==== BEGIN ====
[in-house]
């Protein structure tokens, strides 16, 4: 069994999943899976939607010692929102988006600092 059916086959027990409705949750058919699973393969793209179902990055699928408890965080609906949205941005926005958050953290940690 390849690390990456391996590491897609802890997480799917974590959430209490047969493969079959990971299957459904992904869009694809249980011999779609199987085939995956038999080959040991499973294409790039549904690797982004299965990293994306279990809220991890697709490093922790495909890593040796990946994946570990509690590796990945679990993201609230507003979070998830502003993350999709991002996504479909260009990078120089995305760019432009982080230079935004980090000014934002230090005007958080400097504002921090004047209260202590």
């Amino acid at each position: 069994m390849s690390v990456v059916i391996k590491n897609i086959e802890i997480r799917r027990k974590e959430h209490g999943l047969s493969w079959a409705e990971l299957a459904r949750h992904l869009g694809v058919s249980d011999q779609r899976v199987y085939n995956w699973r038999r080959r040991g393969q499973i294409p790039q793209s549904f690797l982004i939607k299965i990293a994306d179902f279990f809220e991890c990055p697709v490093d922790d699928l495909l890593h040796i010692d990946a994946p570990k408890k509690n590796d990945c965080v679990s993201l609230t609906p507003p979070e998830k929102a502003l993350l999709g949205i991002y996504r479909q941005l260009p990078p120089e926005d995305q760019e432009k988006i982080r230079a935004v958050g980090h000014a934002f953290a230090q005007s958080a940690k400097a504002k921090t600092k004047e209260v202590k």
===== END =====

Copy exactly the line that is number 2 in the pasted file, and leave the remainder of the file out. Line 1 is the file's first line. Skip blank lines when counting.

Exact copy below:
């Protein structure tokens, strides 16, 4: 069994999943899976939607010692929102988006600092 059916086959027990409705949750058919699973393969793209179902990055699928408890965080609906949205941005926005958050953290940690 390849690390990456391996590491897609802890997480799917974590959430209490047969493969079959990971299957459904992904869009694809249980011999779609199987085939995956038999080959040991499973294409790039549904690797982004299965990293994306279990809220991890697709490093922790495909890593040796990946994946570990509690590796990945679990993201609230507003979070998830502003993350999709991002996504479909260009990078120089995305760019432009982080230079935004980090000014934002230090005007958080400097504002921090004047209260202590």